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  • It’s been a few months since our last posting – what can we say, life gets busy sometimes – but we wanted to post this article that was originally published in the Toronto Star.

    TorontoLiveInCare.com’s Sharon Taylor was interviewed for the article which explores “nanny poaching” that is occurring in Toronto.  Unfortunately, 3 months after the article has been posted, we are still hearing the same stories as the market of locally available live-in caregivers continues to dwindle.

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  • Published December 7, 2011 in Embassy Magazine

    By Manuela Gruber Hersch, ACNA Canada

    Canada’s live-in caregiver program has been successful for decades. However, changes in April 2010 designed to protect foreign caregivers and a decreased quota of permanent residence applications for 2012 have many in the industry concerned about the program’s future.

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  • By Tobi Cohen, Postmedia News, November 10, 2011

    OTTAWA — Immigrants admitted through the government’s foreign live-in caregiver stream say they’ve been duped by the immigration minister, who touted the program’s success and certain growth prior to the May election, only to claw back on the number targeted for permanent residency next year.

    Although the government maintains 98 per cent of live-in caregivers eventually become permanent residents, last week Immigration Minister Jason Kenney said fewer people were qualifying for the program, adding that it was one of two streams poised to take a hit in 2012 as the government freezes overall immigration while boosting certain economic streams.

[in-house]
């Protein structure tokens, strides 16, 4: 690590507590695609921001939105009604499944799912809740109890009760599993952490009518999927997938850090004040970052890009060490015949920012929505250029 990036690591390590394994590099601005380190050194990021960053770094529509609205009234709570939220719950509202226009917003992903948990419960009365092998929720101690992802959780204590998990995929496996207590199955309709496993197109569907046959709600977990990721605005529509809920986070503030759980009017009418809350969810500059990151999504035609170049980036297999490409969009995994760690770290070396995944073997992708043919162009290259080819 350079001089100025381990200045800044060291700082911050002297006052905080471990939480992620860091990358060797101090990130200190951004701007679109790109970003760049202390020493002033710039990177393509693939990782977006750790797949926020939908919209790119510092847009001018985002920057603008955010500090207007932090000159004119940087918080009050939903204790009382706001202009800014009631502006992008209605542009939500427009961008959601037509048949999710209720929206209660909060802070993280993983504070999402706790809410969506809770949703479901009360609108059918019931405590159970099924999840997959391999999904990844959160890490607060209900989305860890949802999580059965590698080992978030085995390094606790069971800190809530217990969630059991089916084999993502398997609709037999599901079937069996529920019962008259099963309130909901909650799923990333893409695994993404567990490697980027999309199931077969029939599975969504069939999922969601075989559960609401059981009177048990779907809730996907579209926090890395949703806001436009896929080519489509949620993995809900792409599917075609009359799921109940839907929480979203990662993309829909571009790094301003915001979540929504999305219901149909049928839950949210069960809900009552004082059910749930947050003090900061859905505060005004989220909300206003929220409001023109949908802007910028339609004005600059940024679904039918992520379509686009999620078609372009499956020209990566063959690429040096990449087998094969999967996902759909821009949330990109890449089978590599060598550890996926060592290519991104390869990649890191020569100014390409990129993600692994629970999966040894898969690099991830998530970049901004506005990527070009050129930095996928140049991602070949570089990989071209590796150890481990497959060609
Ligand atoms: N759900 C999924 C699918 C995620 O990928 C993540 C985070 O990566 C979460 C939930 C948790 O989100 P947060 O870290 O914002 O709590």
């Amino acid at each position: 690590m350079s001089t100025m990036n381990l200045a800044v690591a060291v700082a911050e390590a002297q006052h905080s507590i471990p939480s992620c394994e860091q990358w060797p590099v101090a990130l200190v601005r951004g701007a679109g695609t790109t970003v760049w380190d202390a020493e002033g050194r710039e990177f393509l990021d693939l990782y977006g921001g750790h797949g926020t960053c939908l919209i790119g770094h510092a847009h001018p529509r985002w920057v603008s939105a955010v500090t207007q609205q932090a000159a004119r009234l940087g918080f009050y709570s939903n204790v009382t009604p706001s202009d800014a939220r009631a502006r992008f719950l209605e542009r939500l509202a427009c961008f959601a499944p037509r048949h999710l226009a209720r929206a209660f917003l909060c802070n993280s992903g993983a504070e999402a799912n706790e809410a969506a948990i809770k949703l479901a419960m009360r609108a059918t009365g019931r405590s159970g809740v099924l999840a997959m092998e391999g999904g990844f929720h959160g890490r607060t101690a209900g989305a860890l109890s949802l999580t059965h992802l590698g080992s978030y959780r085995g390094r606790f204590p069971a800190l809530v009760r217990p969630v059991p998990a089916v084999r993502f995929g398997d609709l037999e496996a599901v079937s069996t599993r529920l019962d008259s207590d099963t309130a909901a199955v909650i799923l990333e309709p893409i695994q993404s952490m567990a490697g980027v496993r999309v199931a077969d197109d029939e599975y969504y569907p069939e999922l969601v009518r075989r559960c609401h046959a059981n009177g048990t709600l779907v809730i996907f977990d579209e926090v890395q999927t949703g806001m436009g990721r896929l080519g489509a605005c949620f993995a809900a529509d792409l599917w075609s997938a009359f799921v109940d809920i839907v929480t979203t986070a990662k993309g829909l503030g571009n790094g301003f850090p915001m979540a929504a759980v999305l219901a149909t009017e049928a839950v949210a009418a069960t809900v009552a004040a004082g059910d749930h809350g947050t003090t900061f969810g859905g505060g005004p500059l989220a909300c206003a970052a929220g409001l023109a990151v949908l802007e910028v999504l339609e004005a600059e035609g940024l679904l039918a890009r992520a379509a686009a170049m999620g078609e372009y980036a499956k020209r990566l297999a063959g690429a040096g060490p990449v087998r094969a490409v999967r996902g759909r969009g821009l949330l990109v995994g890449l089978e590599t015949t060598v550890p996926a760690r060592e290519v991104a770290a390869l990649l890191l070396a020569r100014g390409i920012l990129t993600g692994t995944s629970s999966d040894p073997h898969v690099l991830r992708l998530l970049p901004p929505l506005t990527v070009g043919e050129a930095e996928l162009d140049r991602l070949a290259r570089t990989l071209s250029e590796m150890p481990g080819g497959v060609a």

It’s a far different tune than the one Kenney was singing last year.

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  • Globe & Mail editorial – Published November 7, 2011

    Immigration Minister Jason Kenney’s plan to accept 10,000 more skilled workers into Canada next year is a sound one, and so is the government’s overall target of 255,000 newcomers. Some other changes make less sense, and may be motivated by politics, more than economics.

    Mr. Kenney acknowledged that the seven-year backlog to sponsor grandparents and parents has become unmanageable, and announced a two-year moratorium on applications. In the meantime, however, he will increase the quota by 10,000 over two years, to 25,000, and introduce a two-year multiple-entry visitor’s visa for these family members.

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  • To those in the industry, the confirmation that there are less people entering the Live-In Caregiver program is not a surprise, but Immigration Minister Jason Kenney disclosed this information in an article recently posted here on Canada.com.

    The government also is expecting a decline in the number of people who come to Canada as part of the live-in caregiver program “because fewer people are qualifying,” he said.

    The overall point of the article is to stress the positive moves the Conservative government is making to shape the type of immigrants that Canada welcomes.  However, we are still seeing a vital, urgent and necessary need for child care solutions in Canada ignored.